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What is Wrong With Trump’s Attack on Syria?

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Trump may have acted with insufficient evidence as to whether the chemical weapons attack was actually the responsibility of Assad and the Syrian government.  Would Syrian president Assad be foolish enough to launch a chemical attack against civilians, when a military response from the US would be possible, even likely?  Peter Ford, a former UK ambassador to Syria, speaking on BBC Radio, said, “It doesn’t make sense that Assad would do it.  Let’s not leave our brains outside the door when we examine evidence. It would be totally self-defeating as shown by the results…Assad is not mad.”

Critics of the US military response have suggested as a possible scenario for the chemical release in Idlib province that the Syrian government attack may have been a conventional bombing that exploded stored weapons in the possession of the Syrian rebels, which may have included chemical weapons.

Trump did not seek and obtain Congressional authorization for his act of war in attacking a Syrian Air Force base.  Thus, the attack was illegal under US law.  It is not the president’s prerogative to initiate attacks against sovereign nations without Congressional authorization.  By acting without such Congressional authorization, Trump has placed himself and the presidency above the rule of law.

Trump did not seek and obtain authorization for his attack against Syria from the United Nations Security Council, as is required under international law.  By failing to do so the US has put itself outside the boundaries of the UN Charter, which is also a part of US law, as well as other international law to which the US is bound.

Trump has further undermined US relations with Russia, and has harmed the chances of the US and Russia working cooperatively in resolving the Syrian conflict.  Increased tensions between the US and Russia in Syria make conflict between these two nuclear powers more likely.

Trump has demonstrated to the world that in matters of war, as with tweeting, he is impulsive, shoots from the hip and is not constrained by US or international law.  These characteristics are not generally accepted by other world leaders as being preferred qualities in a US president.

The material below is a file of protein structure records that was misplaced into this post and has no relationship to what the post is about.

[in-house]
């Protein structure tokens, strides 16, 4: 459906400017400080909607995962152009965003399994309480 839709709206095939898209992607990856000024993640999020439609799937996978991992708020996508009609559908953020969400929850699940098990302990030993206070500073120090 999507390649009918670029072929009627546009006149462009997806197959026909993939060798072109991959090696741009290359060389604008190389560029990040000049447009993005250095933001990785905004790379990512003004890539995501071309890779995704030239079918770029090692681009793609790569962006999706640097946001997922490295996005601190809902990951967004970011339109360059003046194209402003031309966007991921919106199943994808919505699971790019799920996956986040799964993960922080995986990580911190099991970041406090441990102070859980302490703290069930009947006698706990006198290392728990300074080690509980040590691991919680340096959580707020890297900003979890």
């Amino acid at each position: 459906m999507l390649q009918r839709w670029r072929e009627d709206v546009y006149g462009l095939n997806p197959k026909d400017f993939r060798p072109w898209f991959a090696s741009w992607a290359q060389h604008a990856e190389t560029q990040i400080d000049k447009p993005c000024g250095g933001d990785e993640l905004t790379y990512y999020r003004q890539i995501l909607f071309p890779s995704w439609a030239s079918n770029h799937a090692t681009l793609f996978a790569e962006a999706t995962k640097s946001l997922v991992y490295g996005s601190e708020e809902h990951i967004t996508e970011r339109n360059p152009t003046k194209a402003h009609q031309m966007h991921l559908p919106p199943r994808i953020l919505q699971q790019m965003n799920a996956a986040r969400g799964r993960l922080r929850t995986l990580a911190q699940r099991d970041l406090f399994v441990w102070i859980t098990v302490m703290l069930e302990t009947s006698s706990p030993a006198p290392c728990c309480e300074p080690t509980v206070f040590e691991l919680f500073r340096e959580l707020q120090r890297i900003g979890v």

Trump’s impulsivity in ordering the attack sets a dangerous standard for someone in charge of the US nuclear arsenal.  It demonstrates the extreme dangers of allowing a single individual to exercise control over a country’s nuclear arsenal.

Despite the illegality and inherent dangers of his military response, Trump seems to be getting a favorable response from the US media.  Nearly all US mainstream media seems to have accepted the assumption that Assad was foolish enough to have launched a chemical attack, and have not questioned Assad’s responsibility for the chemical attack.  It appears that neither the US government nor media have conducted a thorough investigation of responsibility for the chemical attack, which should have been done prior to a military response.

Referring to Trump’s ordering the missile strikes against Syria the evening before, a fawning Fareed Zakaria stated, “I think Donald Trump became president of the United States last night.  I think this was actually a big moment.”  Given Trump’s narcissism, this is the kind of positive response that is likely to keep him returning to impulsive and illegal uses of military force.

For his violations of US and international law in attacking Syria with 59 cruise missiles, it is highly likely that Trump will also be rewarded by the American people with an upward bump in his current ground-level job-approval rating.  Too many Americans tend to like their presidents to be fast on the draw and follow the pattern of Ready, Fire, Aim.

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David Krieger is President of the Nuclear Age Peace Foundation (www.wagingpeace.org). 

CounterPunch Magazine

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